To call Sri Lanka amazing would be an understatement. There’s so much that we saw and experienced as we made our way across the island, and yet much was left for several new trips.
I cannot even do this country justice by writing about our journey, so instead, I have picked some of the highlights in an attempt to give you a glimpse on why this was a trip of a lifetime and why everyone should visit at least once.
Lion’s Rock in Sigiriya
This was one location we were excited to see from the moment we booked the trip because it is one of those once in a lifetime things. Even the fact that we would have to climb over 1236 steps to get to the top of the ancient fortress could not deter us because we knew that the view and the sheer history surrounding this place would totally be worth the climb. So, we overcame being slightly out of shape and my fear of heights and joined the crowds to reach the top. I will admit that at many points, I wanted to give up. My head was spinning, the heat was insufferable, the crowds were a bit too much (and it was around 3 PM!), and there’s only too much green one can take in.
But we kept going, past the many rock formations, the mirror wall, the well-preserved fresco, what is left of the lion guarding the entrance to get to the top. And when we did, it was true that the view was unparalleled. The remains are fascinating, but seeing the jungle for miles and miles away is unlike anything I have ever seen in my life.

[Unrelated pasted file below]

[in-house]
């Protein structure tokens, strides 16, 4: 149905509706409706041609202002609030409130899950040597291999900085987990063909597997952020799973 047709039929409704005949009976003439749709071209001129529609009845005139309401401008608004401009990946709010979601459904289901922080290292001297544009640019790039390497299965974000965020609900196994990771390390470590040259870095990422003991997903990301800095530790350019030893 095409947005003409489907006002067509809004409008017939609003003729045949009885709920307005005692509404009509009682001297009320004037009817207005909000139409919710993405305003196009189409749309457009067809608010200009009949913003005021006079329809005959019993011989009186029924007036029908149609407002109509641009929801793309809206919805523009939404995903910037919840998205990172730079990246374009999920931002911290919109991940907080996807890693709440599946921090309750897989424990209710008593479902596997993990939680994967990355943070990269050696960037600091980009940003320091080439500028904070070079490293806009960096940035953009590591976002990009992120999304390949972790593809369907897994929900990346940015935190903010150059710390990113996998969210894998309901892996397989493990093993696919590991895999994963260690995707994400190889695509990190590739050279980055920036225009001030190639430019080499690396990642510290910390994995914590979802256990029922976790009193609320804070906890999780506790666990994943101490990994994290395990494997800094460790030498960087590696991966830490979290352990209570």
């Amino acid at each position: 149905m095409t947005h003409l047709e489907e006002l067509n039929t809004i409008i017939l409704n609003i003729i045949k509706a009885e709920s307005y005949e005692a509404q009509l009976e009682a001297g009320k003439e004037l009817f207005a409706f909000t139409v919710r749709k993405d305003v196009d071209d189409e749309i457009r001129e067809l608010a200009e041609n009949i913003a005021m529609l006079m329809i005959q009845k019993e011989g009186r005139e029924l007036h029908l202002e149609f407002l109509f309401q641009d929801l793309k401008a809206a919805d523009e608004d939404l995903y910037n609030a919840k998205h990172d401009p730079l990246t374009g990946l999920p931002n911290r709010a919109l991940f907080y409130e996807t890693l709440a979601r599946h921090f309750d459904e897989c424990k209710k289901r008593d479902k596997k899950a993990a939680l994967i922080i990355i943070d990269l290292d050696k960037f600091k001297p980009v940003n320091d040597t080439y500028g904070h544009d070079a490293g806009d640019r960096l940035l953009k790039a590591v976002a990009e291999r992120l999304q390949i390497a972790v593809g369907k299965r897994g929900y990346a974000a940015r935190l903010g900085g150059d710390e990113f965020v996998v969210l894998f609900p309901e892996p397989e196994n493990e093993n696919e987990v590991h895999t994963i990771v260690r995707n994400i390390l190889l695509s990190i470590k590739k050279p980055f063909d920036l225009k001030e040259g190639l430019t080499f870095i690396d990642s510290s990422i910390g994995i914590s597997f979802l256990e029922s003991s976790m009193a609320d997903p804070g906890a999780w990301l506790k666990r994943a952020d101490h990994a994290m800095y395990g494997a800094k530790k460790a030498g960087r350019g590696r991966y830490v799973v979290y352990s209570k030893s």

Sure, we had to go all the way down- and Ahmad sustained an injury to his foot that required a visit to the ER on the day of our return- but without it, our trip would have been incomplete.
The Royal Botanical Garden in Peradenyia
Before embarking on this trip, I had read that the flora and fauna found in Sri Lanka was so varied and unique, with many species only found in that part of the world. We got to enjoy quite a lot of it as we journeyed by bus through the country, but the chance to experience it up close came mid-way through the trip when we visited the garden, located near Kandy.
While we didn’t see all 147 acres, our guide did focus on the highlights: the orchid house, the different palms, the bamboo trees, the various flowers, and the double coconut palm. That last one is particularly interesting because it produces the largest seed in the plant world, taking about five years to mature.
We were lucky that the weather allowed us sufficient time to wander around the garden as it rained non-stop once the afternoon hit.
I also don’t understand how a huge chunk of our tour group decided to forgo touring the garden to spend time in the nearby gift shop and coffee shop. How can you miss out on such a beautiful location?!
Visiting the Tea Plantations and Enjoying a Cup
Even if you don’t know a thing about Sri Lanka, you might be familiar with the fact that this is the land of tea. But no amount of reading or looking at pictures could prepare me for just how breathtaking these tea plantations are.